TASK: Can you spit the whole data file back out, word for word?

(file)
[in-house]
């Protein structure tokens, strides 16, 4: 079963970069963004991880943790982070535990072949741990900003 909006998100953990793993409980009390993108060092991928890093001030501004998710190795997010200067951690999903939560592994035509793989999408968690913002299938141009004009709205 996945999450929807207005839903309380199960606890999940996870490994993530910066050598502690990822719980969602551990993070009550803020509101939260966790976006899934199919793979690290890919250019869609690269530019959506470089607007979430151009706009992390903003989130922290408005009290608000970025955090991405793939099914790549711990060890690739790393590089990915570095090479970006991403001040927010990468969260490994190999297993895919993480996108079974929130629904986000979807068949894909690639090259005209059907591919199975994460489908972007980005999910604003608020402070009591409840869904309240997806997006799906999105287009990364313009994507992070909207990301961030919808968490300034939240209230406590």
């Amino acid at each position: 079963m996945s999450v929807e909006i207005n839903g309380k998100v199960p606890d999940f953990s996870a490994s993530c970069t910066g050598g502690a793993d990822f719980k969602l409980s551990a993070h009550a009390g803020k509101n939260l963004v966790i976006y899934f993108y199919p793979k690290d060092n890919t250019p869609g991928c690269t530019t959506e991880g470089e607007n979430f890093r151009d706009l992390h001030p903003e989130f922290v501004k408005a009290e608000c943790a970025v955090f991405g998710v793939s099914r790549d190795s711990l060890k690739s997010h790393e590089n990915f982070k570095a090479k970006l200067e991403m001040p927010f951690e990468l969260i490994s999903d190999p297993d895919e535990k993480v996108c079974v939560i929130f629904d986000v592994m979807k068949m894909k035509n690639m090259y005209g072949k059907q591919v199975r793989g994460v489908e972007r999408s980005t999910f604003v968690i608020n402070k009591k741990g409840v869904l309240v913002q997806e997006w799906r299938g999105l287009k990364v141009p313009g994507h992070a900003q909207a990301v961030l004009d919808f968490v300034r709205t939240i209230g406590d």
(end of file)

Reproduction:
[in-house]
């Protein structure tokens, strides 16, 4: 079963970069963004991880943790982070535990072949741990900003 909006998100953990793993409980009390993108060092991928890093001030501004998710190795997010200067951690999903939560592994035509793989999408968690913002299938141009004009709205 996945999450929807207005839903309380199960606890999940996870490994993530910066050598502690990822719980969602551990993070009550803020509101939260966790976006899934199919793979690290890919250019869609690269530019959506470089607007979430151009706009992390903003989130922290408005009290608000970025955090991405793939099914790549711990060890690739790393590089990915570095090479970006991403001040927010990468969260490994190999297993895919993480996108079974929130629904986000979807068949894909690639090259005209059907591919199975994460489908972007980005999910604003608020402070009591409840869904309240997806997006799906999105287009990364313009994507992070909207990301961030919808968490300034939240209230406590």
């Amino acid at each position: 079963m996945s999450v929807e909006i207005n839903g309380k998100v199960p606890d999940f953990s996870a490994s993530c970069t910066g050598g502690a793993d990822f719980k969602l409980s551990a993070h009550a009390g803020k509101n939260l963004v966790i976006y899934f993108y199919p793979k690290d060092n890919t250019p869609g991928c690269t530019t959506e991880g470089e607007n979430f890093r151009d706009l992390h001030p903003e989130f922290v501004k408005a009290e608000c943790a970025v955090f991405g998710v793939s099914r790549d190795s711990l060890k690739s997010h790393e590089n990915f982070k570095a090479k970006l200067e991403m001040p927010f951690e990468l969260i490994s999903d190999p297993d895919e535990k993480v996108c079974v939560i929130f629904d986000v592994m979807k068949m894909k035509n690639m090259y005209g072949k059907q591919v199975r793989g994460v489908e972007r999408s980005t999910f604003v968690i608020n402070k009591k741990g409840v869904l309240v913002q997806e997006w799906r299938g999105l287009k990364v141009p313009g994507h992070a900003q909207a990301v961030l004009d919808f968490v300034r709205t939240i209230g406590d």